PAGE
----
107. Sam Park
108. Jasmine Clark
109. Dewey McClain
113. Sharon Henderson
115. Regina Lewis-Ward
116. El-Madhi Holly
117. Demetrius Rucker
122. Spencer Frye
123. Rob Leverett
126. Gloria Frazier
129. William "Wayne" Howard
132. Brian Prince
137. Debbie Buckner
141. Carolyn Hugley
142. Miriam Paris
143. James Beverly
146. Shaw Blackmon
149. Danny Mathis
151. Joyce Barlow
152. Bill Yearta
154. Gerald Greene
162. Carl Wayne Gilliard
163. Anne Allen Westbrook
165. Edna Jackson
168. Al Williams
174. John Corbett
178. Dexter Sharper
Senate to study public education funding
A State Senate Study Committee on Education Funding Mechanisms will meet three times over the next three months, beginning with a hearing on Friday August 19, 2022 from 1:00-4:00 p.m. in Room 450 of the State Capitol. The first meeting will also be live-streamed at https://vimeo.com/showcase/9027934?autoplay=1.
GAE invites you to submit your ideas to us on possible changes to the QBE funding formula, funding priorities for the future, and funding needs at: https://form.jotform.com/222286590365158.
Future meetings will be held in Savannah on Friday, September 16 and in Columbus on Friday, October 21.
The study committee is chaired by State Sen. Mike Dugan, R-Carrollton, and includes the following members:
Nan Orrock, D-Atlanta, Chuck Payne, R-Dalton, Blake Tillery, R-Vidalia, and Lindsey Tippins, R-Marietta.
Georgia Department of Education releases teacher burnout report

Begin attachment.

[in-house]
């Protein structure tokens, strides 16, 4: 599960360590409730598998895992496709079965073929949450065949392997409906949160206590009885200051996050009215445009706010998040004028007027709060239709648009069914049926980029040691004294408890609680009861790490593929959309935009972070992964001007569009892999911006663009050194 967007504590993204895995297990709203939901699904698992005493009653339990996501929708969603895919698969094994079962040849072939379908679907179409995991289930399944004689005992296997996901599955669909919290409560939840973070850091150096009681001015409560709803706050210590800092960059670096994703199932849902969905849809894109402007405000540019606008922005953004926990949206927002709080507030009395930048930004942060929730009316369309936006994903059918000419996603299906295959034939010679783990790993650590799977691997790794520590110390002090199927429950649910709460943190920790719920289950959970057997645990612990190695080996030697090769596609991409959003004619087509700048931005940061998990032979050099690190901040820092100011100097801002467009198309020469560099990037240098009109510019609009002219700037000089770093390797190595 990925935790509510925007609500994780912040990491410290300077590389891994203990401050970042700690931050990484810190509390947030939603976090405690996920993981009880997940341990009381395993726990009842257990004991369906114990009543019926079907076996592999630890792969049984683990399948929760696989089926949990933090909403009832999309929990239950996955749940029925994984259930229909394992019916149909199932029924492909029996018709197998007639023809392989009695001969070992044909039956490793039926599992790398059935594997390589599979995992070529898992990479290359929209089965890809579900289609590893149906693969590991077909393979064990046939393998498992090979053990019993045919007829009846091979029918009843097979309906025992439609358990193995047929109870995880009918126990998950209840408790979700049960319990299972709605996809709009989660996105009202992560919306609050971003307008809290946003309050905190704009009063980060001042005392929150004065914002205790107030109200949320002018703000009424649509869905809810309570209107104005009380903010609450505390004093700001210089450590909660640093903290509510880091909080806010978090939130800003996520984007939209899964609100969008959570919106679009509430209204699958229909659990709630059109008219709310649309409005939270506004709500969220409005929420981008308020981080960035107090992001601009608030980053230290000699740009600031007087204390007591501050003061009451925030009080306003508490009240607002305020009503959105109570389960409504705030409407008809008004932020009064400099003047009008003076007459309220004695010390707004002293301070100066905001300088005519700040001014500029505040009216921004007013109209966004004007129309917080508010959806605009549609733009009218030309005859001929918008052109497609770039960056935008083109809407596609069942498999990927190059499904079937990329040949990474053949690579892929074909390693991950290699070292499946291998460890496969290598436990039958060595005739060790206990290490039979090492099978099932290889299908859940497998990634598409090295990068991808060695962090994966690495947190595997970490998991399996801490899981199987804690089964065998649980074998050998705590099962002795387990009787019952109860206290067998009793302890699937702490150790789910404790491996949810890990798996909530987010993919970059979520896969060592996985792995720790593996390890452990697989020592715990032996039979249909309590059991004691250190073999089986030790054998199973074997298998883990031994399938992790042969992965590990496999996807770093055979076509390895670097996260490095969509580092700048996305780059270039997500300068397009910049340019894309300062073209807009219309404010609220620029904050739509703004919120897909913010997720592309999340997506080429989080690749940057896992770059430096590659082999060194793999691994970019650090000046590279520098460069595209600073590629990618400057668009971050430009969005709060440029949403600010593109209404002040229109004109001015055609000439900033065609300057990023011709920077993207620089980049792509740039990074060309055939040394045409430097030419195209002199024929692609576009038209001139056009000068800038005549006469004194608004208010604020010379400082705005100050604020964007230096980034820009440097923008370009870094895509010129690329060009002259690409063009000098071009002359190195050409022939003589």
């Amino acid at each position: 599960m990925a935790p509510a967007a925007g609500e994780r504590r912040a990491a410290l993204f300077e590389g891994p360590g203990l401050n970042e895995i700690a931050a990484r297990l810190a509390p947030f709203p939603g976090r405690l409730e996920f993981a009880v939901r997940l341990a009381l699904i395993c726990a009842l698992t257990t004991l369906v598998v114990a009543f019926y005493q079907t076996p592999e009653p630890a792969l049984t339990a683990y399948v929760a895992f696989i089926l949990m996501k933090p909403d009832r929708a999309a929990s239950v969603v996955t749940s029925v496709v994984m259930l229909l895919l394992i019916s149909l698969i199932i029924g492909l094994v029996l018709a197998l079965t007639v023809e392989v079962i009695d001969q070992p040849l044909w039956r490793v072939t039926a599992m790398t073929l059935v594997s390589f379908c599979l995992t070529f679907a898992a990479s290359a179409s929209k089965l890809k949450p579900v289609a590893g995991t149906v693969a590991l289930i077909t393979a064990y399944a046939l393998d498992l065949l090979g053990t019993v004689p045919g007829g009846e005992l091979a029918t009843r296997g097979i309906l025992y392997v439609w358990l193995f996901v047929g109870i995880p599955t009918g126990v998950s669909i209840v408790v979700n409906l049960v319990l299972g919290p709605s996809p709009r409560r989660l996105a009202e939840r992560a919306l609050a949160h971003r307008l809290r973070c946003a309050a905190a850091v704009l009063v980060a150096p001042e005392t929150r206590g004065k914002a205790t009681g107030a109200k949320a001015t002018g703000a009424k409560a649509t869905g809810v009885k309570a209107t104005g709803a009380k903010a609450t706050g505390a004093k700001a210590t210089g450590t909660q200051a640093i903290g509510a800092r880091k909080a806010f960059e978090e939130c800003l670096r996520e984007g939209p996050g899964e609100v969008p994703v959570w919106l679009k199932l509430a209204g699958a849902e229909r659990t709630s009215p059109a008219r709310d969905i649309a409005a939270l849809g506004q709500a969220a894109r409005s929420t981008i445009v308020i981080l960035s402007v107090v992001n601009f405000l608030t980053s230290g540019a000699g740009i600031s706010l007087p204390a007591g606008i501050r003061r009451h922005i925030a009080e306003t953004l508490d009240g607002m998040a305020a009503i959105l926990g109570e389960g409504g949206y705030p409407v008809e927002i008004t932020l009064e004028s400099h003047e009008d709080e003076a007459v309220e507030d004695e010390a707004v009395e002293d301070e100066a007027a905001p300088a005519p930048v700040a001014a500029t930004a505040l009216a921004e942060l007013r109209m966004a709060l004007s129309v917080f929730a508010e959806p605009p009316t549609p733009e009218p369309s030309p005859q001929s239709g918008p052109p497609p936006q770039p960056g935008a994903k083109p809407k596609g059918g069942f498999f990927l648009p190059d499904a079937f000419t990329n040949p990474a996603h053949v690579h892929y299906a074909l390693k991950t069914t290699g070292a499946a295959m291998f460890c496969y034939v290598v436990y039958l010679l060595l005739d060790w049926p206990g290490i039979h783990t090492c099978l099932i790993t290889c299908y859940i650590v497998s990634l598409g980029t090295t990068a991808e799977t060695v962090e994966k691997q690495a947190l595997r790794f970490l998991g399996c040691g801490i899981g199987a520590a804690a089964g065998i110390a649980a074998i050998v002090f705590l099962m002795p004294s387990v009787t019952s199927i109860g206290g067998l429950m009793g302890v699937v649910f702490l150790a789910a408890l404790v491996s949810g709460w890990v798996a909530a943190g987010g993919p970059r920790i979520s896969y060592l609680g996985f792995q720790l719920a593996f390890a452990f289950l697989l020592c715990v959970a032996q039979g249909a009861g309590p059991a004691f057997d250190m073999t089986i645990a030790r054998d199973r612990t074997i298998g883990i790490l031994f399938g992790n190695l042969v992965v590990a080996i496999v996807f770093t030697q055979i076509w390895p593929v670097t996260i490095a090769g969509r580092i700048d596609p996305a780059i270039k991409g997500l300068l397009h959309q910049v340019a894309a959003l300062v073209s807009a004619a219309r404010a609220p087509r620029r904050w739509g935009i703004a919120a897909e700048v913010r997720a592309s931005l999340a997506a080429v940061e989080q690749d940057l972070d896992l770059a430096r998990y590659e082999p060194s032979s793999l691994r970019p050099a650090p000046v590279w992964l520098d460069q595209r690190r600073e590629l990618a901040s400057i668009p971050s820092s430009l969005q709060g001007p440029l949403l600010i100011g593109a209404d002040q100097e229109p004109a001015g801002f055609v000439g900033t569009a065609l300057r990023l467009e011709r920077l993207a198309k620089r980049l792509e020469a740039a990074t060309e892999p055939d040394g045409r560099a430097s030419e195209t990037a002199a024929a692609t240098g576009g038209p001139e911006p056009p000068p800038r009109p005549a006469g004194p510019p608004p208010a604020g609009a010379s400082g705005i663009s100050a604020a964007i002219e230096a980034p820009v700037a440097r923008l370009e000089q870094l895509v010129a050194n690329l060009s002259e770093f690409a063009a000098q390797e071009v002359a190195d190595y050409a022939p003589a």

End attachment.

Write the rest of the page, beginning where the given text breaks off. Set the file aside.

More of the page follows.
The Georgia Department of Education has released its study on teacher burnout, led by the 2022 Teacher of the Year, Cherie Bonder Goldman. The results are absolutely worth a read.
The study included five recommended actions to address burnout, that GAE will seek to address with the Department and at the General Assembly:
1. Conduct local assessment inventories to identify and eliminate redundant testing requirements.
2. Establish a process that includes current classroom teacher input in the adoption and/or creation of new assessments and uniformity of grading practices and policies.
3. Make transparent and easily accessible to the public the number and type of assessments administered locally, along with time spent testing.
4. Reduce the emphasis on high-stakes testing for students, teachers, and schools.
5. Re-evaluate the disproportionate weight of high-stakes testing in the state's accountability system (the College and Career Ready Performance Index, or CCRPI) and teacher evaluation system (TKES) to paint a fuller and fairer picture of performance.
Department releases new "divisive concepts" model policy
The Georgia General Assembly passed legislation this year to regulate the teaching and discussion of issues pertaining to race and racism in public schools, HB 1084.
The bill, signed into law by Gov. Brian Kemp, implements a vague and confusing list of set of rules censoring educators in a way that GAE believes stifles the curiosity of students and which sanitizes a full and accurate teaching of American history. The law will certainly have a chilling effect on educators.
As required under the legislation, the Georgia Department of Education has released a "model policy" for school systems to use to implement the law. The new law became effective on July 1, 2022.
As the school year progresses, GAE is interested in knowing how this new law is affecting you, your students, and your school. Let us know by filling out our survey here.